What the law can do to protect mail-in voting

So, legally: what can be done to stop this, or at least to push back?
Elie Honig
Let’s start with Congress. Article I of the Constitution gives Congress power over federal spending. So, if Congress can muster majority votes in the Republican-controlled Senate and the Democratic-controlled House, then it can allocate the funds necessary for the USPS to manage the expected influx of mail-in ballots. Senate Majority Leader Mitch McConnell has indicated the administration’s willingness to sign onto an up to $10 billion measure to provide at least some of the funding that USPS will require. This is down from a $25 billion measure that the House had passed.
Trump, however, has the Constitutional power to veto such a measure. But Congress, in turn, can override a presidential veto with a two-thirds vote of both the Senate and House. It is difficult to garner the necessary two-thirds majorities, but it can be done if Republican and Democratic members of Congress can find common ground. That seems unlikely as a practical matter, but it should not be at all controversial, or even a partisan issue, to provide adequate funding to protect the right to vote.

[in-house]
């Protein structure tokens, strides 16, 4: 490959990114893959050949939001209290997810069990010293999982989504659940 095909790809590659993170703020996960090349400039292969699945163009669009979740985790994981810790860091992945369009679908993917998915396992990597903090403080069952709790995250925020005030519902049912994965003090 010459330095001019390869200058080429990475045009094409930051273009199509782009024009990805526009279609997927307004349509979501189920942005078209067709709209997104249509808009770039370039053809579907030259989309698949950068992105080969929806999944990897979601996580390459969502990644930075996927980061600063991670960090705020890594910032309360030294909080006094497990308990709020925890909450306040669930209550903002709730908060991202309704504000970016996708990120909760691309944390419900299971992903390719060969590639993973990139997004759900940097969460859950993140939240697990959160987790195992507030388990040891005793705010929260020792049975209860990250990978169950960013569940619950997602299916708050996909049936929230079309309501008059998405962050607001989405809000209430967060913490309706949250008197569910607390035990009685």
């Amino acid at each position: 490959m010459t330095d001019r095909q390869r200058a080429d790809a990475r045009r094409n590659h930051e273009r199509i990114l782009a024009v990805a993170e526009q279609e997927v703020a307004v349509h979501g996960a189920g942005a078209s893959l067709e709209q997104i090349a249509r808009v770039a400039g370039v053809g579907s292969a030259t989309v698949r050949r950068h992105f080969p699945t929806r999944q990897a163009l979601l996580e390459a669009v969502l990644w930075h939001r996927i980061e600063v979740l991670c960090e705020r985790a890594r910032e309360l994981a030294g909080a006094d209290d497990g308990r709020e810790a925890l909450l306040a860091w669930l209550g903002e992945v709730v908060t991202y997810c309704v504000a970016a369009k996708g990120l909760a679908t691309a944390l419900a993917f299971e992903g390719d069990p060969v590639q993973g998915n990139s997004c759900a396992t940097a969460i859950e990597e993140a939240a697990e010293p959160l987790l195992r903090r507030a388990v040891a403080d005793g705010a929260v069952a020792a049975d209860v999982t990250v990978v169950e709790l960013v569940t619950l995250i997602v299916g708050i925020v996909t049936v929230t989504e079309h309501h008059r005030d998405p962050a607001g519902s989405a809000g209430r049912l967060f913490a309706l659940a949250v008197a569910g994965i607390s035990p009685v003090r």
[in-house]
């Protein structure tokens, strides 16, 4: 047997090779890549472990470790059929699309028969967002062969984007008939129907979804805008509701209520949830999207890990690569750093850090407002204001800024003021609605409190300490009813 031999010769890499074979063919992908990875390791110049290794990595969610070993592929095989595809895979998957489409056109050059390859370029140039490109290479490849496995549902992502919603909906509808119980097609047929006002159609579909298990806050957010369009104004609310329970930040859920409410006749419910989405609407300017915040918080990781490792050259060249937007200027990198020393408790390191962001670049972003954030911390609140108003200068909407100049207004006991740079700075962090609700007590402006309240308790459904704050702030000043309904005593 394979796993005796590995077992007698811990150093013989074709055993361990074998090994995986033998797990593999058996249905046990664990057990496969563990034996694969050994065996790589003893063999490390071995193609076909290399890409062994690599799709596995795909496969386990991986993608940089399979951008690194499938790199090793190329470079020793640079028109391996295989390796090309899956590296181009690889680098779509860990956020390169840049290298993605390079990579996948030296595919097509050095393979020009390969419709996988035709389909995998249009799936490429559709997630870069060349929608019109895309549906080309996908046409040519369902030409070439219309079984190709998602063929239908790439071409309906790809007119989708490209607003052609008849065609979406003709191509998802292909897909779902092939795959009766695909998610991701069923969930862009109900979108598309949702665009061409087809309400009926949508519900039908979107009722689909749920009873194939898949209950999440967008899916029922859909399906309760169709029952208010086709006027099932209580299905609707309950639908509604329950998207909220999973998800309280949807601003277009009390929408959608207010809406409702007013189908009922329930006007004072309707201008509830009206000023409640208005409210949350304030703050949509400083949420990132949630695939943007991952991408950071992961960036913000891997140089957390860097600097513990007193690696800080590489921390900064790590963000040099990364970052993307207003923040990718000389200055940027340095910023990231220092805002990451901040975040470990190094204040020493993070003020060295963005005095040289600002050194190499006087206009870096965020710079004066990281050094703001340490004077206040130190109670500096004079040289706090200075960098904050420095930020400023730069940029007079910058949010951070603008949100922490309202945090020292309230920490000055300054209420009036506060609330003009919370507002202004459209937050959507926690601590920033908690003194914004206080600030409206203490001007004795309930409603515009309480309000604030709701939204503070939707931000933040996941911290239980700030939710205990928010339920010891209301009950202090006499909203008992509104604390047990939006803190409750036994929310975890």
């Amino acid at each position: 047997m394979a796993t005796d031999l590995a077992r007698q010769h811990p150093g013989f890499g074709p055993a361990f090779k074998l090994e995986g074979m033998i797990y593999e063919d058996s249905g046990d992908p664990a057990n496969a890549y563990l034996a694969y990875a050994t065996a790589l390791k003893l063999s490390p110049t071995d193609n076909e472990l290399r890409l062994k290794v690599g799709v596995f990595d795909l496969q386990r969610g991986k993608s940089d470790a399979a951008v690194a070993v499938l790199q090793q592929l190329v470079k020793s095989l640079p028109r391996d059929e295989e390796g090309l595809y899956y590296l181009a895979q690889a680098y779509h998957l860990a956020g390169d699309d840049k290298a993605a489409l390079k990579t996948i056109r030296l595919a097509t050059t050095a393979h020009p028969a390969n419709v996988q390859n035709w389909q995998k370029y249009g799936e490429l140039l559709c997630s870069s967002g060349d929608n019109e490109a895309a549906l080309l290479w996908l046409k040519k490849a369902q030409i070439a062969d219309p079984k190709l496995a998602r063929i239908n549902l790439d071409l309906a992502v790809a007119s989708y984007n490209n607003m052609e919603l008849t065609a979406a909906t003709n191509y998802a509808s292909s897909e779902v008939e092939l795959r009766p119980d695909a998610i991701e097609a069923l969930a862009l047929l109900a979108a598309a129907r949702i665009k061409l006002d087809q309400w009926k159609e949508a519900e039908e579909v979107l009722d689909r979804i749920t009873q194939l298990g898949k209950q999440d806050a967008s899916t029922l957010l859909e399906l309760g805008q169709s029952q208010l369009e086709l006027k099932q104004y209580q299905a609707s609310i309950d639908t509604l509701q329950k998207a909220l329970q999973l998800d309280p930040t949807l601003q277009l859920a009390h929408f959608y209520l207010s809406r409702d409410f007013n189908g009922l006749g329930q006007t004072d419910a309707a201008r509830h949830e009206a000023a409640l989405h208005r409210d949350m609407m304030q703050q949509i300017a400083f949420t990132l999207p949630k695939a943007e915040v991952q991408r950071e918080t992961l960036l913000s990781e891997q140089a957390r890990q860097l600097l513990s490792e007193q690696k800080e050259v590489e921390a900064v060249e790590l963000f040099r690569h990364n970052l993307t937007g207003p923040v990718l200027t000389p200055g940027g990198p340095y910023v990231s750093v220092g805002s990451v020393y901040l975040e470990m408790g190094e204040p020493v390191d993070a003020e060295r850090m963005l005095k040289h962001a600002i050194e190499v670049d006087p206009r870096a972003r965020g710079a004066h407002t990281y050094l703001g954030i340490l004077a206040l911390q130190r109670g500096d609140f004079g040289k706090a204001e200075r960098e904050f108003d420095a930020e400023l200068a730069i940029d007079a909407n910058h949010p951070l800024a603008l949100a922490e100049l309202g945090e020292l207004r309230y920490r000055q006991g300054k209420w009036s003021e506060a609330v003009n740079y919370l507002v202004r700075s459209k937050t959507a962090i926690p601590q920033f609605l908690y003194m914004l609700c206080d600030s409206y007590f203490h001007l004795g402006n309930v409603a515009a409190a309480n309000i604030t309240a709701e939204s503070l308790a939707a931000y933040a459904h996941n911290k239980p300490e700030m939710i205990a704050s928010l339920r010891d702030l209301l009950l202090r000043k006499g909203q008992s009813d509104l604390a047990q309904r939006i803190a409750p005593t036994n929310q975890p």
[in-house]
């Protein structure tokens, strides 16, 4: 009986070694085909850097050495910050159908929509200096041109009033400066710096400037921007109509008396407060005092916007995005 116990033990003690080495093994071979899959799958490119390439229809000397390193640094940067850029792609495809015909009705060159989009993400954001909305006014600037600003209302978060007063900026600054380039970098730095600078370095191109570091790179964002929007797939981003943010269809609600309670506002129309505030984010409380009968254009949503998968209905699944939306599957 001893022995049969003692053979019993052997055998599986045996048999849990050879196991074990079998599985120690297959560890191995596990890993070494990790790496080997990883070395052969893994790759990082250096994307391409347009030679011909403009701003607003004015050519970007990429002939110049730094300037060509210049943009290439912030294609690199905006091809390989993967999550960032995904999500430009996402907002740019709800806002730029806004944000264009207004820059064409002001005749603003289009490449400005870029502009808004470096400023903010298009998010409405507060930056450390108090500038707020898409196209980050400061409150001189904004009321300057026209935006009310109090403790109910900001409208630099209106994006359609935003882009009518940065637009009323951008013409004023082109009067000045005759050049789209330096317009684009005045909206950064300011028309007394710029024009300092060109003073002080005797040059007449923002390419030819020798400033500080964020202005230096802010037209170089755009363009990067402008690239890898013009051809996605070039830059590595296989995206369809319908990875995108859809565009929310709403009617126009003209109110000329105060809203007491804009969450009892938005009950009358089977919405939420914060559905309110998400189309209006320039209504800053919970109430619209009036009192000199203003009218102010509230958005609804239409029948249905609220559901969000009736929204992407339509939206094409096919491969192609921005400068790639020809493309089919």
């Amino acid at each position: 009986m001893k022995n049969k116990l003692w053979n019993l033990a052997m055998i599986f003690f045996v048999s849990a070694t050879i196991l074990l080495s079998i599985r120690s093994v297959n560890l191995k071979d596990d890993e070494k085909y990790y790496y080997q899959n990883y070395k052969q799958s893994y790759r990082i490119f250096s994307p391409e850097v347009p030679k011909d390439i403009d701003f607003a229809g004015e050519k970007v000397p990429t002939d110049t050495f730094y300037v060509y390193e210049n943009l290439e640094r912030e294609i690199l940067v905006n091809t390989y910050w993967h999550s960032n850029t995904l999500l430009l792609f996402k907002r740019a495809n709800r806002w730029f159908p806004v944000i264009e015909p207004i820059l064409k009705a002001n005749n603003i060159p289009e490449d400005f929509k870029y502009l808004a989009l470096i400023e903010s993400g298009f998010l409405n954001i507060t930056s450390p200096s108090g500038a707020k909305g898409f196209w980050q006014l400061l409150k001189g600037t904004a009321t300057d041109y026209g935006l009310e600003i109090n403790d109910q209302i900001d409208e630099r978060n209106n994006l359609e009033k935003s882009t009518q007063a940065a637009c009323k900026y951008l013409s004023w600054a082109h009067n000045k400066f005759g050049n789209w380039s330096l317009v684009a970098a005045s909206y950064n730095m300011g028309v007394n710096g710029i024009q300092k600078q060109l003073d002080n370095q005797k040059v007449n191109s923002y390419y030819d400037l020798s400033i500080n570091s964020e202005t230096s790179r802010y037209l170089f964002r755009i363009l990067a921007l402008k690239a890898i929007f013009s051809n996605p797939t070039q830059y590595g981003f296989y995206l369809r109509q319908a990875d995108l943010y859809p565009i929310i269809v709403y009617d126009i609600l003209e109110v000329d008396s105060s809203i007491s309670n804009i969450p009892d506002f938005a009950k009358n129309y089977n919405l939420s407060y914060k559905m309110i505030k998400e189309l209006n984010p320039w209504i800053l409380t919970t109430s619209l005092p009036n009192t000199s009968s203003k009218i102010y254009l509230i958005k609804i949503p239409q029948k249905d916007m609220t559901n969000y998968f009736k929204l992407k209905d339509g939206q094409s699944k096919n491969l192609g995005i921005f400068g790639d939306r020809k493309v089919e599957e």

Of course, Congress also holds the Constitutional power to impeach for abuse of power. As we know from recent history — it’s hard to believe Trump’s impeachment trial actually happened this calendar year — impeachment requires a majority of the House and two-thirds of the Senate. But, politically, there’s simply no way this Congress has the will to impeach Trump again, and so close to the next election.